Now, let’s talk about Nubian goats. These cuties hail from Africa and come in a variety of colors, including black, brown, and tan. Their most distinctive feature is their long, floppy ears. While they may not produce as much milk as Saanens, their milk is known for being rich and creamy. I’ve had many tasty goat cheese thanks to my lovely Nubians.
One thing to note about Nubian goats is that they can be a bit more stubborn and independent than Saanens. They’re not always as eager to please as their docile counterparts, so they may be a better fit for experienced goat owners. However, they can still be great pets and milk producers with some patience and training.
I remember when I first got my Nubian goats, I had to spend some extra time building trust with them. They weren’t as quick to warm up to me as my Saanens, but we eventually formed a bond. Now, they’ll even come up to me for scratches and snuggles.
Other Interesting Facts
Here are some additional facts about Saanen vs Nubian goats that are not mentioned above:
- Saanen goats are often referred to as the “Holstein of the dairy goat world” because they are highly productive and have mild temperaments.
- Saanen goats are adaptable to many different climates and are often found in countries all over the world.
- In addition to their high milk production, Saanen goats are also used for meat, as their meat is lean and flavorful.
- Nubian goats are known for their distinctive appearance, with long, pendulous ears and a convex profile.
- Nubian goats are also called “Anglo-Nubian” goats, as they were developed in England in the late 1800s by crossing British goats with goats from North Africa and the Middle East.
- In addition to their rich, creamy milk, Nubian goats are often raised for their meat and their hides, which are used to make leather products.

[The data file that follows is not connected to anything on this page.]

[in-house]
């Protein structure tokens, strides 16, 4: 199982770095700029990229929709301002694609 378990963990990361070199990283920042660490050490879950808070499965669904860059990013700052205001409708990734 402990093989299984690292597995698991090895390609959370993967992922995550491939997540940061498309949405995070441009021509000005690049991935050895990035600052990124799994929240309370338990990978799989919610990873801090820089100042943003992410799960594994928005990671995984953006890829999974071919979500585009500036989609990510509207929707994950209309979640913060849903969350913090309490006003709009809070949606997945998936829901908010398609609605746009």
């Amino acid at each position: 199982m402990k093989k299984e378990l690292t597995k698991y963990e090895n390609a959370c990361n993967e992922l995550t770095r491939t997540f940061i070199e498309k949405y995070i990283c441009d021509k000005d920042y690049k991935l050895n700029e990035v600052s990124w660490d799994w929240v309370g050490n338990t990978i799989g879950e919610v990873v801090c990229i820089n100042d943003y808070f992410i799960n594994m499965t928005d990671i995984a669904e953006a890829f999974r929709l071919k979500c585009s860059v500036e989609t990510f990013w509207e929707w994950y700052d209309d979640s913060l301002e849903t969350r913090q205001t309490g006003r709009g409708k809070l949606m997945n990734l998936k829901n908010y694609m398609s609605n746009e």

In conclusion, Saanen and Nubian goats are great choices for dairy goats, but they have some differences that may make one a better fit for your farm. Saanen goats are known for their high milk production and docile temperament, while Nubian goats produce rich, creamy milk and can be more independent. Consider your needs and preferences when choosing between these two great breeds.
Frequently Asked Questions
Q: What is the difference between Saanen and Nubian goats?
A: Saanen goats have white coats, while Nubian goats come in a variety of colors. Saanen goats have erect ears, while Nubian goats have long, floppy ears. Saanen goats are known for their high milk production, while Nubian goats produce less milk, but it is richer and creamier than Saanen milk. In terms of temperament, Saanen goats are known for being docile and friendly, while Nubian goats can be more stubborn and independent.
Q: Where do Saanen and Nubian goats originate from?
A: Saanen goats originated in Switzerland, while Nubian goats originated in Africa.
Q: Are both Saanen and Nubian goats good for dairy?
A: Yes, both Saanen and Nubian goats are great choices for dairy goats. Saanen goats are known for their high milk production, while Nubian goats produce rich, creamy milk.
Q: Which breed of goat is better for families with children?
A: Saanen goats are known for their docile and friendly temperament, making them a great choice for families with children.
Q: Which breed of goat is better for experienced goat owners?
A: Nubian goats can be more stubborn and independent, which may make them a better fit for experienced goat owners.
Q: Can Saanen and Nubian goats be crossbred?
A: Yes, Saanen and Nubian goats can be crossbred, resulting in what is called a “Saanen-Nubian” or “Nubian-Saanen” goat. These goats can exhibit traits of both breeds, but it’s important to note that crossbred goats may not be eligible for a purebred registry.
Sarah Lane has been a farm wife since 2010 and mother of two children for nearly as long. She and her husband, Jonathan, live on a small farm in Texas where they raise dairy goats and beef cattle as well as chickens for eggs and meat. In addition to growing their own hay, straw and garden produce, the Lane family works with other nearby farms to source organic grain from which they make artisan bread sold at local farmer’s market.